Florence, December 12 – Although many Moscow media outlets have been worrying about the impact of the impending release of a large number of violent criminals from the 1990s, Russia’s prison population has surged by 140,000 over the last three years alone and now again totals more than 900,000.
That has resulted in serious overcrowding, more frequent acts of violence by both prisoners and guards, and new discussions by experts and politicians of the possibility of using other forms of punishment, according to a report by the “New Region” news agency (www.nr2.ru/society/210462.html).
In many Russian prisons as a result, inmates now sleep in three-level bunks, much as they did in Stalin’s time. Moreover, there are not enough guards, and many of them, veterans of fighting in Chechnya, are inclined to use violence, especially against Chechen nationals. And as a result, Russian penal institutions do almost nothing to rehabilitate inmates
Not surprisingly and especially given the current financial crisis, ever more officials are exploring ways to reduce the prison population. Last week, Russian justice minister Aleksandr Konovalov called for imposing fines rather than prison sentences for many crimes, an idea that President Dmitry Medvedev supports and the Duma’s security committee is now considering.
These officials are impressed by new data collected by Russian criminologists who found that only eight percent of those sentenced to alternative forms of punishment later commit new crimes as compared to 43 percent – more than five times as the share -- of those who served time in prisons and camps
But even if Moscow moves in this direction, there are three problems with Russia’s penal system that are likely to continue to fester for some time to come. First, conditions in many prisons and camps remain sufficiently bad that more prisoner revolts like the ones that have taken place this year are likely.
Second, unless something changes dramatically, Russia’s prisons and camps are likely to remain incubators of diseases like antibiotic resistant tuberculosis and HIV/AIDS, illnesses that are many times more frequent among inmates than among the general civilian population and that are spread as prisoners are released.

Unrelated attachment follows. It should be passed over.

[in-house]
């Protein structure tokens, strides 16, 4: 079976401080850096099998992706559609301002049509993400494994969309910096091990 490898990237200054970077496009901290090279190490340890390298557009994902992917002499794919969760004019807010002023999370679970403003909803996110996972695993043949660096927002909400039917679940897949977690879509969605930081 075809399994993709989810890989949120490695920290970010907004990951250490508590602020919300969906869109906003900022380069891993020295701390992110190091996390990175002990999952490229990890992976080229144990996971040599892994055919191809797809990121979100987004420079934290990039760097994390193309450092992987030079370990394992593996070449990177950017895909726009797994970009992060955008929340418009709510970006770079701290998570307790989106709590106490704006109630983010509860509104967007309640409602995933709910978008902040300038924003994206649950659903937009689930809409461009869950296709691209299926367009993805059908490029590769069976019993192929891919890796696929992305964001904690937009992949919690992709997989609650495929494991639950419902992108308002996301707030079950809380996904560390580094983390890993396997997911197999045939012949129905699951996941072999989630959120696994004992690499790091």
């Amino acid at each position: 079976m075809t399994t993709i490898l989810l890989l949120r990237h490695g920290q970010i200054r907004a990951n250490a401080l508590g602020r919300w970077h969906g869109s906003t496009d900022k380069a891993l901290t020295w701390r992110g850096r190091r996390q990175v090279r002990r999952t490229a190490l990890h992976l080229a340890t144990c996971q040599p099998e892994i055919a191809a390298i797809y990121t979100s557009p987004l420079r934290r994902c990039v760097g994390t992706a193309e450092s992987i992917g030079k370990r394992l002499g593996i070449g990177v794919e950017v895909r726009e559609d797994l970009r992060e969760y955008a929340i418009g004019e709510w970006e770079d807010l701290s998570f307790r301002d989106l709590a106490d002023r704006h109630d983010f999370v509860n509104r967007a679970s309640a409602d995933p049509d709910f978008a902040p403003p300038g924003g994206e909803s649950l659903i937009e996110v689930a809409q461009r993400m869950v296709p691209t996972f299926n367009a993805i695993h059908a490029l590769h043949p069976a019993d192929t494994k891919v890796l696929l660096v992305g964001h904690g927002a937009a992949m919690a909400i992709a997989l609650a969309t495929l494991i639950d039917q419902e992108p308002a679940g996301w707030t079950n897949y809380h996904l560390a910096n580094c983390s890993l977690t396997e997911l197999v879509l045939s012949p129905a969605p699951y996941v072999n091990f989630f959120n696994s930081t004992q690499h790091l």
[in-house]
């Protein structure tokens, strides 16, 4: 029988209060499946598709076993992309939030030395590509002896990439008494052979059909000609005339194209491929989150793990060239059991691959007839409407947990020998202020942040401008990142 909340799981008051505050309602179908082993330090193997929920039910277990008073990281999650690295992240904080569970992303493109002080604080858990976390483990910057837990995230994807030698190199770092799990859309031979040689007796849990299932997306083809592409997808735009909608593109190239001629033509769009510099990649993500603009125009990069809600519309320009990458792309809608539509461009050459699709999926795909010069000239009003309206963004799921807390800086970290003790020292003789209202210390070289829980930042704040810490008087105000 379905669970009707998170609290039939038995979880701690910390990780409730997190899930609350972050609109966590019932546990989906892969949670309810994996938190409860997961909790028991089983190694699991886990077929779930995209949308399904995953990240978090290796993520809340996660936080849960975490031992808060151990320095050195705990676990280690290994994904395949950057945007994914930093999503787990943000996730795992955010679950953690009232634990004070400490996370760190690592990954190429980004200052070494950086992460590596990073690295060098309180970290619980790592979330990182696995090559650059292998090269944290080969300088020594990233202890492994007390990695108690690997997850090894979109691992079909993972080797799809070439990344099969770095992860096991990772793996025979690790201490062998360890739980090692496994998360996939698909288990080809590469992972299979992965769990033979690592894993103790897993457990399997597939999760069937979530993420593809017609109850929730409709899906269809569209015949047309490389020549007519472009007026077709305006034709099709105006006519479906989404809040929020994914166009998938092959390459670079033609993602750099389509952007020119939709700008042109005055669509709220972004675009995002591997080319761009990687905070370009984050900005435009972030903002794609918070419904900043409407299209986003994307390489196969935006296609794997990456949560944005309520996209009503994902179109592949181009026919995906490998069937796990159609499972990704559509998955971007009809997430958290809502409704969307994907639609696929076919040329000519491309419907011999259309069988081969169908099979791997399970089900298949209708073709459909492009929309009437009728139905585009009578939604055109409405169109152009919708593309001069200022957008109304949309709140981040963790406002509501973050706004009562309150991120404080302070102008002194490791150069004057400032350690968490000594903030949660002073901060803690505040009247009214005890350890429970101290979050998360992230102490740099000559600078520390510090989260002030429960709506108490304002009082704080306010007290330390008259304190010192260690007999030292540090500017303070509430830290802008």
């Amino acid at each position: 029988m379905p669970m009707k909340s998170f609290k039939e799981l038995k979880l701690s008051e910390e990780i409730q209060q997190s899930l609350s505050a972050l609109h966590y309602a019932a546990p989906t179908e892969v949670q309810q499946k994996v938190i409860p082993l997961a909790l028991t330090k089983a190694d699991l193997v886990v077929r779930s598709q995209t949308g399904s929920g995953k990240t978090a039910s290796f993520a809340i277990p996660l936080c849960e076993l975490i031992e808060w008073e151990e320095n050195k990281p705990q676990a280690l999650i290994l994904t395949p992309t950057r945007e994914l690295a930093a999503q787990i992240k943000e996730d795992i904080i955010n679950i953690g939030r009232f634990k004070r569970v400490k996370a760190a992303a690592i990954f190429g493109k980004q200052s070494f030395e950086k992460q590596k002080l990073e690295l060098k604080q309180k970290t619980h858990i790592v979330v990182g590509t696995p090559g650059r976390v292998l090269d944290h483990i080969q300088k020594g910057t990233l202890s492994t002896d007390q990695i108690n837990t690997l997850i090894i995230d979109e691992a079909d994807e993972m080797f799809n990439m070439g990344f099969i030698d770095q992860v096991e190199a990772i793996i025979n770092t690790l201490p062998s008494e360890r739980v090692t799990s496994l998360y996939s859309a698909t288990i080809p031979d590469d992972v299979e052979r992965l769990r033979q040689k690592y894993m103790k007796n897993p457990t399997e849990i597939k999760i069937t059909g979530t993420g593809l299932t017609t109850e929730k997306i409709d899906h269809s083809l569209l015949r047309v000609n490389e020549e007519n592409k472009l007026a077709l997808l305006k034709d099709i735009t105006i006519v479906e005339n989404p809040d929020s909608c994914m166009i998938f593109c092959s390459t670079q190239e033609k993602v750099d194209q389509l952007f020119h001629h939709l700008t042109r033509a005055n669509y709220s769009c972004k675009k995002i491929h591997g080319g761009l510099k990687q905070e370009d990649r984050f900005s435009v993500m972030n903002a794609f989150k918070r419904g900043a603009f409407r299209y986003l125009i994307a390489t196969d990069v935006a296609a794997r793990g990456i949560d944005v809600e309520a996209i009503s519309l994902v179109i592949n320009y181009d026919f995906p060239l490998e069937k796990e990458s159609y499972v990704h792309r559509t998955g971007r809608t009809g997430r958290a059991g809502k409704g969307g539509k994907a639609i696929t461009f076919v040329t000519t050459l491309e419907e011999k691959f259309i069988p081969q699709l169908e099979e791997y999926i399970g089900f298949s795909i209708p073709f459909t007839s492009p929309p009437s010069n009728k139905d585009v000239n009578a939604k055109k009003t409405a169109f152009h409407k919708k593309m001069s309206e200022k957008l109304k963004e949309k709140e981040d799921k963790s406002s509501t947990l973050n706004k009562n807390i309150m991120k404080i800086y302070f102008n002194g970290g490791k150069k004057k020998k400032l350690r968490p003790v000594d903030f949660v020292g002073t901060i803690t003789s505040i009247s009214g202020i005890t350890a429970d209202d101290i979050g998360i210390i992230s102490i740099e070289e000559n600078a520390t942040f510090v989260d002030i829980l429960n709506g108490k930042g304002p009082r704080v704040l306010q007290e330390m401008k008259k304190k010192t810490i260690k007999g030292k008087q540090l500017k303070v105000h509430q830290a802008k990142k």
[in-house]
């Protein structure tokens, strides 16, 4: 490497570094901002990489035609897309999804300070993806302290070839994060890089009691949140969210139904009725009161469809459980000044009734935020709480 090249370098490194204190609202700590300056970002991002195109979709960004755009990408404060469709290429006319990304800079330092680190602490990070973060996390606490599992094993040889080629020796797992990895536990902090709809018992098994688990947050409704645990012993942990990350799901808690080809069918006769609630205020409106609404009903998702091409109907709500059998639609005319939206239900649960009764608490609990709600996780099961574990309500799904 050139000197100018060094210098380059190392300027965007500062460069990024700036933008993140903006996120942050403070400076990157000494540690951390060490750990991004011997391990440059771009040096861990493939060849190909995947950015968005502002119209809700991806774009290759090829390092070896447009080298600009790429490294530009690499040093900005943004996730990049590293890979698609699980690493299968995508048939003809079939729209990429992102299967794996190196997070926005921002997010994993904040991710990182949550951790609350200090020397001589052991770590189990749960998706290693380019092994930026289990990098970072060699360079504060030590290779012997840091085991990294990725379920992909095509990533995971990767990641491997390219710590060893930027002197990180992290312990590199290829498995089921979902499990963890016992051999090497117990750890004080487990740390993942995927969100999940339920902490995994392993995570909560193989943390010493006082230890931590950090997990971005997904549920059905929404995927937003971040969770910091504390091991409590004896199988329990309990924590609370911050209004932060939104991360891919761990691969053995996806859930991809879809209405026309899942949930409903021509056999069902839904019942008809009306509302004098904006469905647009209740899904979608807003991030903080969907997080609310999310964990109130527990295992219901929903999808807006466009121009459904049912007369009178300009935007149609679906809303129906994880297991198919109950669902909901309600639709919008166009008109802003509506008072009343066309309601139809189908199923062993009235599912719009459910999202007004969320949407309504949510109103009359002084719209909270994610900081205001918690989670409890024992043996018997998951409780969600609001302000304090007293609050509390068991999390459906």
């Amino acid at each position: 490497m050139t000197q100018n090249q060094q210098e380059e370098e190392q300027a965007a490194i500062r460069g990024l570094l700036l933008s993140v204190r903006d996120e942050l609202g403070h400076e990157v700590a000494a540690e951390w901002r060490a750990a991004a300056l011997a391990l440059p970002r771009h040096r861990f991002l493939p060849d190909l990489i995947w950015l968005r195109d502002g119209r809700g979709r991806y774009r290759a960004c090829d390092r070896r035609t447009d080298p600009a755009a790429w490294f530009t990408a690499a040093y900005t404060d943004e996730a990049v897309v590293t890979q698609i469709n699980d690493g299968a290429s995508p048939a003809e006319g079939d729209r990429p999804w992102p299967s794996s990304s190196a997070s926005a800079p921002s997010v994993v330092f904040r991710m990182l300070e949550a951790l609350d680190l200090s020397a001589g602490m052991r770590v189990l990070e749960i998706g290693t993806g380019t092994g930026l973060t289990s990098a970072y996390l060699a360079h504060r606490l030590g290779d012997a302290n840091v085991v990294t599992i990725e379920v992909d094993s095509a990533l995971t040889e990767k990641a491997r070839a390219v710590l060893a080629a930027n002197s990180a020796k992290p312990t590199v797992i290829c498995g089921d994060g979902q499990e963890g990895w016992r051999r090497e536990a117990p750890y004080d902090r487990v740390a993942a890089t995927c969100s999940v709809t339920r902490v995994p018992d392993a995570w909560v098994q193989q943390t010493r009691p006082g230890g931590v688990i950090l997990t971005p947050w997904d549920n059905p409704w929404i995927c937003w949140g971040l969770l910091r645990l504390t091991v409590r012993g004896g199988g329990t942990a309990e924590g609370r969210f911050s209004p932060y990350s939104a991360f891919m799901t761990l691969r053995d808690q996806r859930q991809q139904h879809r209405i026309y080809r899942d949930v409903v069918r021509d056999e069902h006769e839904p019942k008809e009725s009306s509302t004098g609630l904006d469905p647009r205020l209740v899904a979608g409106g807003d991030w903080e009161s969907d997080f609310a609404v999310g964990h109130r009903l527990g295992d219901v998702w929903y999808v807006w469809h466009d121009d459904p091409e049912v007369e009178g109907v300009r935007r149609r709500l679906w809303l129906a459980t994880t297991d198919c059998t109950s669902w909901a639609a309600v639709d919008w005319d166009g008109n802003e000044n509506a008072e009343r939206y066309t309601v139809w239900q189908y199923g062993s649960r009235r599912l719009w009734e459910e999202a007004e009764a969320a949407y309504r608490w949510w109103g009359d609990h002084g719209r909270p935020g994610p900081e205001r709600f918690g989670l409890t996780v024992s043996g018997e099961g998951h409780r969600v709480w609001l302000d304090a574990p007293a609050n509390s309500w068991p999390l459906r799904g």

And third, there is a serious problem with the guards and their approach to the prisoners. Earlier this week, the Memorial human rights organization released a report about the way the guards, many of whom served in the force structures in Chechnya, mistreat prisoners from that north Caucasus republic (www.newizv.ru/news/2008-12-09/102905/).
Svelana Gannushkina, the author of the Memorial report, said that “the discrimination, denigration and violation of the right to life of Chechens in prisons … represents a big problem” because “as a rule, those from Chyechnya are a apriori considered particularly dangerous criminals” especially by guards who have served there.
And the attitudes of the guards, she told “Novyye izvestiya,” are reinforced by the actions of the Russian penal authorities. In violation of existing Russian law which prescribes that those sentenced to prison or camps serve their time within 300 kilometers of where they committed their offenses, Chechens are forced to serve “thousands of kilometers away from home.”
Indeed, she said, “the decision about where they serve their sentences is taken in Moscow,” and as a result, it is difficult if not impossible for their relatives to maintain contact with them or ensure that their lawyers know what is going on. As a result, the experience of Chechen prisoners often further alienates them from Russian life.
No one is talking about releasing the Chechens now serving time in many cases on the basis of trumped up charges, and few in the West are complaining about what is inflicted on people who Moscow has convinced the West are “Muslim extremists” even though how a society treats those it most despises is perhaps the best measure of what kind of a society it is.